Second Shadow In The Crucible

661 Words3 Pages
Second Shadow
“There is no advertisement as powerful as a positive reputation traveling fast” ( Brian Koslow). Although this quote is talking about the advertisement of one’s reputation, the main point of the quote shows that a positive reputation is a powerful source of one’s character. In Arthur Miller’s The Crucible, upholding one’s reputation is a dominant theme. In the play, there are many situations where characters’ reputations are put to the test. From the outcomes of these tests, the viewpoint that other characters hold of their peers affects the plot, conflict, and outcome of Arthur Miller’s drama. Arthur Miller’s representation of Salem’s society shows that reputation is essential in perceiving others inside and outside of the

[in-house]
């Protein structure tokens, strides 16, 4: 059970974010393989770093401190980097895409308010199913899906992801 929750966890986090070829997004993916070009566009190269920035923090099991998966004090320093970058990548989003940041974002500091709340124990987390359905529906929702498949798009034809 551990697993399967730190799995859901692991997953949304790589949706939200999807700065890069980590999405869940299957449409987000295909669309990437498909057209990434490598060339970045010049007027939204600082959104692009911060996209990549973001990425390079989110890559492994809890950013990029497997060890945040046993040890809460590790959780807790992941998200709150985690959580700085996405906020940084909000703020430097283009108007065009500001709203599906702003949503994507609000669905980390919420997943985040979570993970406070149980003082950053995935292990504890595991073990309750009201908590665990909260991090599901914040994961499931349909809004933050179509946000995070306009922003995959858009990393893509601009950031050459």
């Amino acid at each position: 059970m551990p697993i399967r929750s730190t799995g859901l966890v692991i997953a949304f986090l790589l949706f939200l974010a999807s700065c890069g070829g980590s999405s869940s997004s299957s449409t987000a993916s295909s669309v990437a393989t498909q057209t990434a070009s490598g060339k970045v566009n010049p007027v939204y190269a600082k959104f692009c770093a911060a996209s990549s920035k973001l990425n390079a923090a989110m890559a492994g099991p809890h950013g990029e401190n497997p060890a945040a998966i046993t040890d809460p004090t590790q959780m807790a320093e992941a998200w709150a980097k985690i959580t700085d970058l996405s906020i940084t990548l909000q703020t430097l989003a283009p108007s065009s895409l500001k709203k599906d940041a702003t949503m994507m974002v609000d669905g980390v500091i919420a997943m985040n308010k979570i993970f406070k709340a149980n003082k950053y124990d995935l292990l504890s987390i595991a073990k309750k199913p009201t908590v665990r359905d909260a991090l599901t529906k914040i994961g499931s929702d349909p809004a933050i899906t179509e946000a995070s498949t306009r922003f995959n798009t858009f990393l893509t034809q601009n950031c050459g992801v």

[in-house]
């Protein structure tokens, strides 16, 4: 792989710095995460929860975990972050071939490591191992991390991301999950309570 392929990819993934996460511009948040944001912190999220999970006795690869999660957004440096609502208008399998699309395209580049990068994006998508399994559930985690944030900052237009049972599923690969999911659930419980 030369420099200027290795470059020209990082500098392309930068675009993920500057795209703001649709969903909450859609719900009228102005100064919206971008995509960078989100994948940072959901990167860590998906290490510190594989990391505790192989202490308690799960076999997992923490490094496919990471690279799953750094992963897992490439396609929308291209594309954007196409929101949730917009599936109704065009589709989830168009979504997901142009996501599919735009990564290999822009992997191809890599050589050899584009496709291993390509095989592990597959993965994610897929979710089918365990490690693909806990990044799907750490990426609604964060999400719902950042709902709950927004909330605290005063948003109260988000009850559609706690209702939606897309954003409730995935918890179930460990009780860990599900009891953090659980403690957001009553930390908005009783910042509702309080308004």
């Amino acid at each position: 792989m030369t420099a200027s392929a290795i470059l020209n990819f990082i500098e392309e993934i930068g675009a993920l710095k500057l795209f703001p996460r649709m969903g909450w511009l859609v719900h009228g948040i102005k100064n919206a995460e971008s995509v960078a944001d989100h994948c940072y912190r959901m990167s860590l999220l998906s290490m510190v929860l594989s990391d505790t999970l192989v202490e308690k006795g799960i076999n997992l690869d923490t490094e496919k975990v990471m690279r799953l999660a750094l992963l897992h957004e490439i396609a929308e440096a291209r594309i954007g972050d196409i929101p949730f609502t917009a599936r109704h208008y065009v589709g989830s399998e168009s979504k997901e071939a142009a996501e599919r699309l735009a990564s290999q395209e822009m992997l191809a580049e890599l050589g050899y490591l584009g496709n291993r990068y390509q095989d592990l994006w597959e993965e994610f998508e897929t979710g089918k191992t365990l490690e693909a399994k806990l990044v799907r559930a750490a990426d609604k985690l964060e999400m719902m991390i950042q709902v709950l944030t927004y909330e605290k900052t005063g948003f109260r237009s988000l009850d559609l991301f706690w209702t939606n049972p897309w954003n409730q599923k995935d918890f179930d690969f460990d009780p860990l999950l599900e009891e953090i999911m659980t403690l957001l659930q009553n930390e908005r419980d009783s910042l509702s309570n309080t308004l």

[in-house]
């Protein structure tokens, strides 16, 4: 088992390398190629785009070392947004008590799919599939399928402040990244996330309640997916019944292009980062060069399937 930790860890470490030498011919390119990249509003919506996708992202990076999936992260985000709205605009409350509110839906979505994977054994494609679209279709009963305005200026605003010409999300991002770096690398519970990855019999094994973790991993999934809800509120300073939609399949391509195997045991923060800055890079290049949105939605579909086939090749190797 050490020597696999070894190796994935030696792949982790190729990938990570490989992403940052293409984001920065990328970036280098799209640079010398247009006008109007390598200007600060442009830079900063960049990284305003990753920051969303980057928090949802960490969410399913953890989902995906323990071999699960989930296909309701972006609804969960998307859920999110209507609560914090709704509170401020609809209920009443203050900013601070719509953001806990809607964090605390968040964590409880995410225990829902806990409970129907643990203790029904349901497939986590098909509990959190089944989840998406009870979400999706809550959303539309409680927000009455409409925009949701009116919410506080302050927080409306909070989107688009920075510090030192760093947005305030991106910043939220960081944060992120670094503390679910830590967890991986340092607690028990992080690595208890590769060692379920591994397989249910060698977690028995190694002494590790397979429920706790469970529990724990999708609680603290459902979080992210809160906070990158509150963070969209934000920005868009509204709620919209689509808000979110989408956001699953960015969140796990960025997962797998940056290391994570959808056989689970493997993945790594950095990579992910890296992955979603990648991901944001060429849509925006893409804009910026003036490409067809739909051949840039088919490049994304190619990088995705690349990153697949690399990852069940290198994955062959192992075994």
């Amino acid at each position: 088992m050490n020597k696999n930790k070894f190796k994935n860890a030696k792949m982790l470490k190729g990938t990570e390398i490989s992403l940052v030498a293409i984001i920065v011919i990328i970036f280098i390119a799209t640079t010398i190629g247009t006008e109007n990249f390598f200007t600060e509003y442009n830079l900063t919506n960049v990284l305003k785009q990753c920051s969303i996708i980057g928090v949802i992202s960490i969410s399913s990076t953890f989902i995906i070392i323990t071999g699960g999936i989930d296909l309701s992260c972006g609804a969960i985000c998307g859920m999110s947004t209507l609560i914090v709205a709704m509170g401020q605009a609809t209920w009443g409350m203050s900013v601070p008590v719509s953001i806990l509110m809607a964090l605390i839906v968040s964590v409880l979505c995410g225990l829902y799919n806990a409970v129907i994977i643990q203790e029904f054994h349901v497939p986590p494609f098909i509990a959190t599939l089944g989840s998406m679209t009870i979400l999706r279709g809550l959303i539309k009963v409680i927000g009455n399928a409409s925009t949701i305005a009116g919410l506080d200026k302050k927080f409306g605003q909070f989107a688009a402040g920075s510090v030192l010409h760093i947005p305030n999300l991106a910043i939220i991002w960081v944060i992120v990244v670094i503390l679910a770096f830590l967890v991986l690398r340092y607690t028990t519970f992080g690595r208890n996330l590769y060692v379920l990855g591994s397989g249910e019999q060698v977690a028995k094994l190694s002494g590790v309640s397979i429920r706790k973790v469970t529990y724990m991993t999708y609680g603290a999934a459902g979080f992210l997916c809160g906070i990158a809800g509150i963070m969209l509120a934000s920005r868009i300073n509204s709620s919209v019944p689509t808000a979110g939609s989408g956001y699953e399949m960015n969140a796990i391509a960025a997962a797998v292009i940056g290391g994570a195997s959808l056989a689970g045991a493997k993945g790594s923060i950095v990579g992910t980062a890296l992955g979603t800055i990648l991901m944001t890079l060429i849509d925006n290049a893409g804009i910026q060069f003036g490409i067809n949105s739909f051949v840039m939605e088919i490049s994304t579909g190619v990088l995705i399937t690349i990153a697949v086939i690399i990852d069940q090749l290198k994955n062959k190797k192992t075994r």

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People are able to know about someone without ever meeting them just through people mentioning them in conversation. In The Crucible Reverend Hale is aware of Rebecca Nurse and her charities without ever meeting here beforehand. In The Crucible Reverend Hale declares, “It’s strange how I know you, but I suppose you look as such a good soul should. We have all heard of your great charities in Beverly” (1. 719-721). This quote shows that Reverend Hale already knows of Mrs. Nurse because she has an excellent reputation in Beverly. Additionally, Reverend Hale and his work are already well known in Salem due to his expertise in witchcraft and for his part in the prosecution of witches. This shows that people are able to know of others or about them before ever meeting in person. Furthermore, some people’s reputation can carry great weight in society. Their name mentioned or on something can make a movement or situation big in popularity or in support. In The Crucible Reverend Parris expresses that Mr. Proctor’s name is of great importance in Salem. In The Crucible it states, “It is a weighty name; it will strike the village that Proctor confess” (4. 658-659). This quote shows that with Mr. Proctor’s name on a confession it would help people realize that witchcraft is, indeed, real. With this realization, the witchcraft trials would regain its support from the people of
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